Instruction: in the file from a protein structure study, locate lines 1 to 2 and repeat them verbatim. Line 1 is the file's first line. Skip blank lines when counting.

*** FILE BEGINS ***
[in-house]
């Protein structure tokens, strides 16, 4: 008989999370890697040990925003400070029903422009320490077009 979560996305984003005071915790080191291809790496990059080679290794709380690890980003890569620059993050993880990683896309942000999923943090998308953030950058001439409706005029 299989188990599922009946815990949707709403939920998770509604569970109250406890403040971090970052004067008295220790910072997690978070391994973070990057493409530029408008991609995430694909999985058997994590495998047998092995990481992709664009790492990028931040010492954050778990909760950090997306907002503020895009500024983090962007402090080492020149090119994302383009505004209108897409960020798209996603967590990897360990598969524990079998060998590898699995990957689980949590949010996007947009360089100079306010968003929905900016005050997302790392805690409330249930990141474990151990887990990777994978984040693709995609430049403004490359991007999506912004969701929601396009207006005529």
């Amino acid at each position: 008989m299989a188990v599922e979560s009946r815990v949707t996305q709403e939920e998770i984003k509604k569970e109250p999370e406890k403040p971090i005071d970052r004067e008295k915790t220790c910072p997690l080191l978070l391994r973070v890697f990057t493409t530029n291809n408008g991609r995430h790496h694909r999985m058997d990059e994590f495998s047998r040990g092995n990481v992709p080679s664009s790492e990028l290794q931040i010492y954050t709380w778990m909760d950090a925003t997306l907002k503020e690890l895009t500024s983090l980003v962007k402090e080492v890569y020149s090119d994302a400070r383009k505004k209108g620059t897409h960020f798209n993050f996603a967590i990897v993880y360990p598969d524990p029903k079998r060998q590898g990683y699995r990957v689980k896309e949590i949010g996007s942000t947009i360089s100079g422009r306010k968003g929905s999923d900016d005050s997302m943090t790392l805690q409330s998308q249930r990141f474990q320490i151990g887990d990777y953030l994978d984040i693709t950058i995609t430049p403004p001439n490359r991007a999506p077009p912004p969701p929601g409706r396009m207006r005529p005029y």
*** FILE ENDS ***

[in-house]
């Protein structure tokens, strides 16, 4: 008989999370890697040990925003400070029903422009320490077009 979560996305984003005071915790080191291809790496990059080679290794709380690890980003890569620059993050993880990683896309942000999923943090998308953030950058001439409706005029 299989188990599922009946815990949707709403939920998770509604569970109250406890403040971090970052004067008295220790910072997690978070391994973070990057493409530029408008991609995430694909999985058997994590495998047998092995990481992709664009790492990028931040010492954050778990909760950090997306907002503020895009500024983090962007402090080492020149090119994302383009505004209108897409960020798209996603967590990897360990598969524990079998060998590898699995990957689980949590949010996007947009360089100079306010968003929905900016005050997302790392805690409330249930990141474990151990887990990777994978984040693709995609430049403004490359991007999506912004969701929601396009207006005529």